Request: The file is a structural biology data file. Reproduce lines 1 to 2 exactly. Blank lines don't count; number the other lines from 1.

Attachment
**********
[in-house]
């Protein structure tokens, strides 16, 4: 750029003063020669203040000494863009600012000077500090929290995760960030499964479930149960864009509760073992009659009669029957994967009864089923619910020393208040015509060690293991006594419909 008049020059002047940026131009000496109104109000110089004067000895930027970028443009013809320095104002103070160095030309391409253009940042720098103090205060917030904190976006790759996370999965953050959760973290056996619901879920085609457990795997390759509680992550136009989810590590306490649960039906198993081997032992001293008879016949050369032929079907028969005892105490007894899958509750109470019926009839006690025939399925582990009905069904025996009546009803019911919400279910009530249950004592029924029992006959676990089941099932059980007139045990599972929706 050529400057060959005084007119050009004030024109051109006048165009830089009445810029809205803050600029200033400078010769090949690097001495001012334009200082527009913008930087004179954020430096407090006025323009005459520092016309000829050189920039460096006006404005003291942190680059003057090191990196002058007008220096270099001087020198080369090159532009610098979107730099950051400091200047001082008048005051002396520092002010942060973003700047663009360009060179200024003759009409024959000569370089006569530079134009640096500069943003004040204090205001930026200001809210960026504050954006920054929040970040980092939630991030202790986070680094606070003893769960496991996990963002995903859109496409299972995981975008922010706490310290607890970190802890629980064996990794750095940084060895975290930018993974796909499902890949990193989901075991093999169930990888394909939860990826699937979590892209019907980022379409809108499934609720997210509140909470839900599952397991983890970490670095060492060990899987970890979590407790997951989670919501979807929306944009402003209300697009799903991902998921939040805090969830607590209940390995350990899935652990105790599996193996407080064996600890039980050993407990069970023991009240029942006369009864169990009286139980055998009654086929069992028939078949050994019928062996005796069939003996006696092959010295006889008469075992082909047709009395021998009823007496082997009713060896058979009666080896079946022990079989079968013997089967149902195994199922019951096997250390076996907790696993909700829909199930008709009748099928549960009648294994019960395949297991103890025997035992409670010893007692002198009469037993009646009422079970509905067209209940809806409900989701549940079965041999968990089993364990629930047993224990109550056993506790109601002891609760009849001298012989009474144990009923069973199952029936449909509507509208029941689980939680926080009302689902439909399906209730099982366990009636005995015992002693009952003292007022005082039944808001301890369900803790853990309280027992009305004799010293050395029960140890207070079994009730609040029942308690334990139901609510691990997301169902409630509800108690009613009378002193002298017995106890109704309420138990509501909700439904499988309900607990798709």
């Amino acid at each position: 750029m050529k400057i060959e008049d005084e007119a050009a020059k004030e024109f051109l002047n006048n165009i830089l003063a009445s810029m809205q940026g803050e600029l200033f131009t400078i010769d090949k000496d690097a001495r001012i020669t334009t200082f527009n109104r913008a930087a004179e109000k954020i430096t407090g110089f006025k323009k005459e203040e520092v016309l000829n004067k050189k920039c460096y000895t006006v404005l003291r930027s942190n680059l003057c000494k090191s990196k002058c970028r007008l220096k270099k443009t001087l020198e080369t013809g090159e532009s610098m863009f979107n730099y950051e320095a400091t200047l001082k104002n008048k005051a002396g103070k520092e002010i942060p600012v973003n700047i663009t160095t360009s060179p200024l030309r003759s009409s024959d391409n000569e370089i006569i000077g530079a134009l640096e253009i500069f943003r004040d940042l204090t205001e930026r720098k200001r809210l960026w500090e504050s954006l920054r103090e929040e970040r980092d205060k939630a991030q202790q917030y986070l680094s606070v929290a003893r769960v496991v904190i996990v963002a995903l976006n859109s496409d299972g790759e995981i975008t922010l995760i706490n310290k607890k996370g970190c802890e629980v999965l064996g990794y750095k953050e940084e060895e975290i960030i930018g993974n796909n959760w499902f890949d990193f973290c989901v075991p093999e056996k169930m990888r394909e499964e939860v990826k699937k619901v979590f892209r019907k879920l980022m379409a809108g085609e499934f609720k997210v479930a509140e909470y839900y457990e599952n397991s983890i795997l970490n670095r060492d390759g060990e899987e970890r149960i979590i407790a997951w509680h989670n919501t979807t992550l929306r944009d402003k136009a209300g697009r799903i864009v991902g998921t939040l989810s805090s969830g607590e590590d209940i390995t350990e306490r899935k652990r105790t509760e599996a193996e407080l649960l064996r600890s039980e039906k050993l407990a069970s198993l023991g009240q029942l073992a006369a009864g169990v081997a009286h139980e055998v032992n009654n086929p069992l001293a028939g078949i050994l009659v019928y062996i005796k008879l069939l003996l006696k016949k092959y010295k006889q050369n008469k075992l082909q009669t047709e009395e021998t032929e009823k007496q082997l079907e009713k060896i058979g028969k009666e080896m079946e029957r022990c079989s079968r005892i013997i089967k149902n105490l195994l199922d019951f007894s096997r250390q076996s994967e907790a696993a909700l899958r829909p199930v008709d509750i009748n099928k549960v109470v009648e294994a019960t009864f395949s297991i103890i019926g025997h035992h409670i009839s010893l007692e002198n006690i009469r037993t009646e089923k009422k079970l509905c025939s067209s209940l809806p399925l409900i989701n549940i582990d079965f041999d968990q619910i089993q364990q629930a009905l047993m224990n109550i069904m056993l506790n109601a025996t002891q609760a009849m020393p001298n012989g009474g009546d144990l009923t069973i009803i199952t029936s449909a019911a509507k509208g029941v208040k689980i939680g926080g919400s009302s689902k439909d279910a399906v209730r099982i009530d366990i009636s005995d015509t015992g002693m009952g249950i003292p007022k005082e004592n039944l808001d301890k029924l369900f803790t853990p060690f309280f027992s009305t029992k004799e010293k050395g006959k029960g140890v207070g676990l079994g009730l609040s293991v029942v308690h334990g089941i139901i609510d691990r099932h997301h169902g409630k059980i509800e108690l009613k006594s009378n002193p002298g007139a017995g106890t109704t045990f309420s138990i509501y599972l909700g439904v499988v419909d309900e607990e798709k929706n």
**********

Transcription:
[in-house]
């Protein structure tokens, strides 16, 4: 750029003063020669203040000494863009600012000077500090929290995760960030499964479930149960864009509760073992009659009669029957994967009864089923619910020393208040015509060690293991006594419909 008049020059002047940026131009000496109104109000110089004067000895930027970028443009013809320095104002103070160095030309391409253009940042720098103090205060917030904190976006790759996370999965953050959760973290056996619901879920085609457990795997390759509680992550136009989810590590306490649960039906198993081997032992001293008879016949050369032929079907028969005892105490007894899958509750109470019926009839006690025939399925582990009905069904025996009546009803019911919400279910009530249950004592029924029992006959676990089941099932059980007139045990599972929706 050529400057060959005084007119050009004030024109051109006048165009830089009445810029809205803050600029200033400078010769090949690097001495001012334009200082527009913008930087004179954020430096407090006025323009005459520092016309000829050189920039460096006006404005003291942190680059003057090191990196002058007008220096270099001087020198080369090159532009610098979107730099950051400091200047001082008048005051002396520092002010942060973003700047663009360009060179200024003759009409024959000569370089006569530079134009640096500069943003004040204090205001930026200001809210960026504050954006920054929040970040980092939630991030202790986070680094606070003893769960496991996990963002995903859109496409299972995981975008922010706490310290607890970190802890629980064996990794750095940084060895975290930018993974796909499902890949990193989901075991093999169930990888394909939860990826699937979590892209019907980022379409809108499934609720997210509140909470839900599952397991983890970490670095060492060990899987970890979590407790997951989670919501979807929306944009402003209300697009799903991902998921939040805090969830607590209940390995350990899935652990105790599996193996407080064996600890039980050993407990069970023991009240029942006369009864169990009286139980055998009654086929069992028939078949050994019928062996005796069939003996006696092959010295006889008469075992082909047709009395021998009823007496082997009713060896058979009666080896079946022990079989079968013997089967149902195994199922019951096997250390076996907790696993909700829909199930008709009748099928549960009648294994019960395949297991103890025997035992409670010893007692002198009469037993009646009422079970509905067209209940809806409900989701549940079965041999968990089993364990629930047993224990109550056993506790109601002891609760009849001298012989009474144990009923069973199952029936449909509507509208029941689980939680926080009302689902439909399906209730099982366990009636005995015992002693009952003292007022005082039944808001301890369900803790853990309280027992009305004799010293050395029960140890207070079994009730609040029942308690334990139901609510691990997301169902409630509800108690009613009378002193002298017995106890109704309420138990509501909700439904499988309900607990798709």